# expotential graphs

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#1
what does this mean on the exponential graphs. I've tried to research it and can't find anything. any help much appreciated

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1 year ago
#2
Nice blurry picture which are shown the wrong way.
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#3
sorry I will correct now
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#4

areas highlighted in orange I don't understand what it means. can anyone explain in simple terms
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1 year ago
#5
(Original post by utv)
what does this mean on the exponential graphs. I've tried to research it and can't find anything. any help much appreciated

Typing the question would have helped in this case.

Simple example is radioactive decay, every xxx years (half life), the activity decays by 1/2. The gradient or rate must slow down as the activity decreases
https://en.wikipedia.org/wiki/Exponential_decay

Obviously, you can exponential growth as well. Bank interest. The more money you have, the greater the amount is credited to your account. The interest rate (exponent) stays the same.
https://en.wikipedia.org/wiki/Exponential_growth

Maths speak
y = Ae^(kt)
then
dy/dt = kAe^(kt) = ky
as y increases or decreases, the rate of change increases or decreases.
1
1 year ago
#6
Is this A-level?
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1 year ago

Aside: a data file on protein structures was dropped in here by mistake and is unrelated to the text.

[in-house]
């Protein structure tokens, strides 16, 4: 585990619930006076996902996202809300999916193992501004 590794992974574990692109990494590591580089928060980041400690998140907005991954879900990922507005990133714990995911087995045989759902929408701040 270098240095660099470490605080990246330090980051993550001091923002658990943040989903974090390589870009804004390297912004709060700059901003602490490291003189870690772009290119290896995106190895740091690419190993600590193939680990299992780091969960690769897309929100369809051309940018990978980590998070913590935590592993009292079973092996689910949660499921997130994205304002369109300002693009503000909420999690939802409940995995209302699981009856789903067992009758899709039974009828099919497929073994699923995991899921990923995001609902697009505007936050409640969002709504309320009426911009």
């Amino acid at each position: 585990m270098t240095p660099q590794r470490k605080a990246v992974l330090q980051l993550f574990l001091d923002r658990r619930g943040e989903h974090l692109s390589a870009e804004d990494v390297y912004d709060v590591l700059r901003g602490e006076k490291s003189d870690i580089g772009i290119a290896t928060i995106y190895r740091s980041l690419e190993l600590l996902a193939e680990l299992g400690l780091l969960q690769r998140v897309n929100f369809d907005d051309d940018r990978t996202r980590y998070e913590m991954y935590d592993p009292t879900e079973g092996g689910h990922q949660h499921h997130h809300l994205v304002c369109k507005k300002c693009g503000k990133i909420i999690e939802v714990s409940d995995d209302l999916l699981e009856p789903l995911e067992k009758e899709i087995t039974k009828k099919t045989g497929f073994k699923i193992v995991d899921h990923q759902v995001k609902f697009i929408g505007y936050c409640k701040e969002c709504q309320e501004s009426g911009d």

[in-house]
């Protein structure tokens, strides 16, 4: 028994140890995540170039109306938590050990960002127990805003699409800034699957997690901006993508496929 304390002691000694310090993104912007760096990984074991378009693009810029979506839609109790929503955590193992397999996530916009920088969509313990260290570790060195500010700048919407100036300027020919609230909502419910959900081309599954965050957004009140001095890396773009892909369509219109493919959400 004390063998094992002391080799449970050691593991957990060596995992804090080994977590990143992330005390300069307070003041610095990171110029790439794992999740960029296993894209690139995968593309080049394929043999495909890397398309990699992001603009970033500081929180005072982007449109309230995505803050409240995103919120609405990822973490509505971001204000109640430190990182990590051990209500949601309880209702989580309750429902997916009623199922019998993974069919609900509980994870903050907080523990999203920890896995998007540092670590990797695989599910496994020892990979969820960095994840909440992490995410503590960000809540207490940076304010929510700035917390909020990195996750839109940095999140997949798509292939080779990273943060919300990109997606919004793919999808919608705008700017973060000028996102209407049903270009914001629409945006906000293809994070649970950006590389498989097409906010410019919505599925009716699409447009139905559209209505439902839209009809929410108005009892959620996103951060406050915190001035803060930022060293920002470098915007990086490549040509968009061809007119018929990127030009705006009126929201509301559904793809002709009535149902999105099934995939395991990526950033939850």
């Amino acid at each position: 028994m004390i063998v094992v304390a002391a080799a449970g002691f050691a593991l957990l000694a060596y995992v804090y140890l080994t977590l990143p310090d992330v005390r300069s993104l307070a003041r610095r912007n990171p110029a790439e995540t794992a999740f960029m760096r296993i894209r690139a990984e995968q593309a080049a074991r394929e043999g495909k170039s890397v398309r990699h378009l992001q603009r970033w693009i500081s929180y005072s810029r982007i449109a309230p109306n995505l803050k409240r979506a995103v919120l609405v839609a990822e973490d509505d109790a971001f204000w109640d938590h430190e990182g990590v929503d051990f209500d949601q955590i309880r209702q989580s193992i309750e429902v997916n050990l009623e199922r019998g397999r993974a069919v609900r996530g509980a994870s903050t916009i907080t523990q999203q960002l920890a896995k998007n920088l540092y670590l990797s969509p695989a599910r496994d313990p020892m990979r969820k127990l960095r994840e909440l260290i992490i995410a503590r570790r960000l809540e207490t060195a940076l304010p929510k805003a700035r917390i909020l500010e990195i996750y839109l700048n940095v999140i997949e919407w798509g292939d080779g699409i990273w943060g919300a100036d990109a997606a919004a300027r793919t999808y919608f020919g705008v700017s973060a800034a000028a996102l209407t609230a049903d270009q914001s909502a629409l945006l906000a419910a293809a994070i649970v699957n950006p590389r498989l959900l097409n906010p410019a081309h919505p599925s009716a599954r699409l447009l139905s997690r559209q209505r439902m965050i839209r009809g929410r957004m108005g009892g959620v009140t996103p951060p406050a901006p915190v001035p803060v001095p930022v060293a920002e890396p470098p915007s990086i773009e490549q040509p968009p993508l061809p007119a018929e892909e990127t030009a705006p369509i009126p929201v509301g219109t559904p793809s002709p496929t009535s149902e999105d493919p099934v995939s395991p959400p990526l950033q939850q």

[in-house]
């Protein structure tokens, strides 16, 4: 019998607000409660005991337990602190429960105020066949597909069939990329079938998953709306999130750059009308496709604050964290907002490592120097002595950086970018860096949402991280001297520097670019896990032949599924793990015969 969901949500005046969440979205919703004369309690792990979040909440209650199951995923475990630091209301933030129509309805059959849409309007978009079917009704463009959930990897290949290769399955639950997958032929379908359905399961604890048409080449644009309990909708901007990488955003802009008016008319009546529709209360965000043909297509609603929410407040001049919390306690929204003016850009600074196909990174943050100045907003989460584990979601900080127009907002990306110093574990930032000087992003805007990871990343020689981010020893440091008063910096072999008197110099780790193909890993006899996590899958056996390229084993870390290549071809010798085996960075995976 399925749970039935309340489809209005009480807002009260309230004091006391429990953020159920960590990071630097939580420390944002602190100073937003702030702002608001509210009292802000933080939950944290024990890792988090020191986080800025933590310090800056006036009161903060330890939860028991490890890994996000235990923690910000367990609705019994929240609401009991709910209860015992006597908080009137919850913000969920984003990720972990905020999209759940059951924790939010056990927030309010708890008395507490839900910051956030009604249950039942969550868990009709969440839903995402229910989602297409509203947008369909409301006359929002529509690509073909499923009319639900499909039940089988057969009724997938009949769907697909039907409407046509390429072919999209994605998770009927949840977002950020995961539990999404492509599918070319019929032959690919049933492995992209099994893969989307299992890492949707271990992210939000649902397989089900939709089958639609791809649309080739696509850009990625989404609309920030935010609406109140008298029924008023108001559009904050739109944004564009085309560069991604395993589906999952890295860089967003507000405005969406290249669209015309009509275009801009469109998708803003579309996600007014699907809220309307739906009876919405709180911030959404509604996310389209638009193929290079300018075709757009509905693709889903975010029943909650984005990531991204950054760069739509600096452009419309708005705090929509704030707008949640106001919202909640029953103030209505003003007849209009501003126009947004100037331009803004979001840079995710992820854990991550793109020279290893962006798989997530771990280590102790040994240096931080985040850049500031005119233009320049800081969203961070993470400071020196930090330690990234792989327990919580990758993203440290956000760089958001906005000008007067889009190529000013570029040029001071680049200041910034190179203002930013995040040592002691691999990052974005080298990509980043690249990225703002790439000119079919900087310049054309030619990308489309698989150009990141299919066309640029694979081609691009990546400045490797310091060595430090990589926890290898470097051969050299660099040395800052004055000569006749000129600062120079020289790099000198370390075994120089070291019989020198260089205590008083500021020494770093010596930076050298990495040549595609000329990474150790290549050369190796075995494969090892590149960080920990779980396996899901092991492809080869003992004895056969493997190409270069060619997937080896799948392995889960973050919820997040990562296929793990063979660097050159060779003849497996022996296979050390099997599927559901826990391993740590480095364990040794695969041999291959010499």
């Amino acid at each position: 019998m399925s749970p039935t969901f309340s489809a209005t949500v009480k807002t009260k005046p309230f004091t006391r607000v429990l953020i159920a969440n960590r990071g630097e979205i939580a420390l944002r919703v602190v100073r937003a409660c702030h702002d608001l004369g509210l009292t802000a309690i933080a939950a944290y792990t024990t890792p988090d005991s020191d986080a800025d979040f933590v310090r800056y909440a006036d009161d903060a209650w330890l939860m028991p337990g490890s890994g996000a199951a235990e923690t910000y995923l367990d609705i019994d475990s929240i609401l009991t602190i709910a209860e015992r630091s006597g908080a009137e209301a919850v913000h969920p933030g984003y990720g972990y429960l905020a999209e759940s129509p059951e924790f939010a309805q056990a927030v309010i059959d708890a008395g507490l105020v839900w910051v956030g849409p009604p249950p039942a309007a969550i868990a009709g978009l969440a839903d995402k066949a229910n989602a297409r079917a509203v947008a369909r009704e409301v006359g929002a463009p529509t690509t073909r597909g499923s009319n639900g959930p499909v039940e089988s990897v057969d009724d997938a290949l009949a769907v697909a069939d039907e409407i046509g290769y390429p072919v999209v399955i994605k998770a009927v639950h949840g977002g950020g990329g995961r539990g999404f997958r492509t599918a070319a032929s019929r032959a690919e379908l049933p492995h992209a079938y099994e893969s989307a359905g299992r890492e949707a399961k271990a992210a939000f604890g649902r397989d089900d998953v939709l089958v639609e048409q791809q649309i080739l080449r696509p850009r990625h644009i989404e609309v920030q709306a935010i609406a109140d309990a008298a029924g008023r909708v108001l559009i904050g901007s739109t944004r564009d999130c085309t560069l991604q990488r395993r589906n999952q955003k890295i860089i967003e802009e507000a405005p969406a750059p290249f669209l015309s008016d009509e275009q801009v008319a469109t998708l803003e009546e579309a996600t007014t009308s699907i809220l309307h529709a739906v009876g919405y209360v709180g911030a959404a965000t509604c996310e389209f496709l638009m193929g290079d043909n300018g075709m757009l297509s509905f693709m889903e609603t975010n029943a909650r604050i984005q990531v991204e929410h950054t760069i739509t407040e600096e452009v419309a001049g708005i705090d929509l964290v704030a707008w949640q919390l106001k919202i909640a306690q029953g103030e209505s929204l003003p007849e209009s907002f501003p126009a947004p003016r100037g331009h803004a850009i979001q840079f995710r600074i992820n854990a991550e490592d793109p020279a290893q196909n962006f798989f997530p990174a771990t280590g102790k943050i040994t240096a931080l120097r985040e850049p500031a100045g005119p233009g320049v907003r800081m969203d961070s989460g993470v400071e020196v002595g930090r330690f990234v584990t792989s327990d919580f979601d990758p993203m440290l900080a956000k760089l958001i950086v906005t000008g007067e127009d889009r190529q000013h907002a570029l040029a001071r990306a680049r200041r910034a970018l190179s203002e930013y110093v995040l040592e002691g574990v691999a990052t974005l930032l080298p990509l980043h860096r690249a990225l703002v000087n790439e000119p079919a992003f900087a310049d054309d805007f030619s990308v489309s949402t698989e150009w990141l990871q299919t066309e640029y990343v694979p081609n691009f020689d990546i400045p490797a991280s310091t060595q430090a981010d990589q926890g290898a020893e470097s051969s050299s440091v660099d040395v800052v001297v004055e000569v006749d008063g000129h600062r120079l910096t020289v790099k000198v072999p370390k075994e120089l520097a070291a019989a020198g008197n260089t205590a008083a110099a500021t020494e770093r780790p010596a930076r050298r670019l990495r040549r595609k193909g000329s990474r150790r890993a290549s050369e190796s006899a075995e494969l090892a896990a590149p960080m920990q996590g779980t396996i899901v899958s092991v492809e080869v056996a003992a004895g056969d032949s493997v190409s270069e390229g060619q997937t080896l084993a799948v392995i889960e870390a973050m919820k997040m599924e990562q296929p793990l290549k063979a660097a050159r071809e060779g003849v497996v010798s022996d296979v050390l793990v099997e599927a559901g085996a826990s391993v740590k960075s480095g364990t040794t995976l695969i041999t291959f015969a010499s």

#7
No GCSE I don’t get it either
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#8
oh ok. so the rate of change is directly proportional to y? can you work out the gradient by this?

and no it's as level not GCSE. nothing to worry about
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1 year ago
#9
(Original post by utv)
oh ok. so the rate of change is directly proportional to y? can you work out the gradient by this?

and no it's as level not GCSE. nothing to worry about
You have
dy/dt = ky
which you can solve by splitting it up as
(1/y) dy = k dt
integrate to get
ln(y) - ln(A) = kt
take inverse logs (exponential)
y = Ae^kt
A is the initial value y(0). So they're basically the same thing saying:
* y(t) is an exponential
* the derivative (rate of change) is proportional to its value.
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1 year ago
#10
(Original post by utv)
oh ok. so the rate of change is directly proportional to y? can you work out the gradient by this?

and no it's as level not GCSE. nothing to worry about
It’s GCSE in on my syllabus and I’m learning it as well! GCSEs have got harder and they have got A-Level topics inside it as well! Idk why AQA has done this!
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1 year ago
#11
Hi,
not really sure about this but if dy/dx gives the slope of some function of x say x^2 or x+2 or e^x, and y gives the value of that function, so y=x^2 or y=x+2 or y=e^x, then we are after a function where the slope of the function is proportional to the value of the function.

This can be written as dy/dx=ky, where k is the constant of proportionality.

This equation is talking about some function of x with the property that the value of that function is proportional to the value of the slope. So if you double the value of the function, you double the slope. And im not sure but exponentials might have this property which might explain the paragraph. 1
#12
this makes sense. if that is the case.is it true. thank you for all your responses. I can't rep all of you as I've rep you so much because you help constantly. much appreciated
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1 year ago
#13
(Original post by utv)
what does this mean on the exponential graphs. I've tried to research it and can't find anything. any help much appreciated

Hopefully in plain English

If y=e^x then dy/dx = e^x

This is a standard differential, that the function is the same as the differential equation.

Does that make sense?
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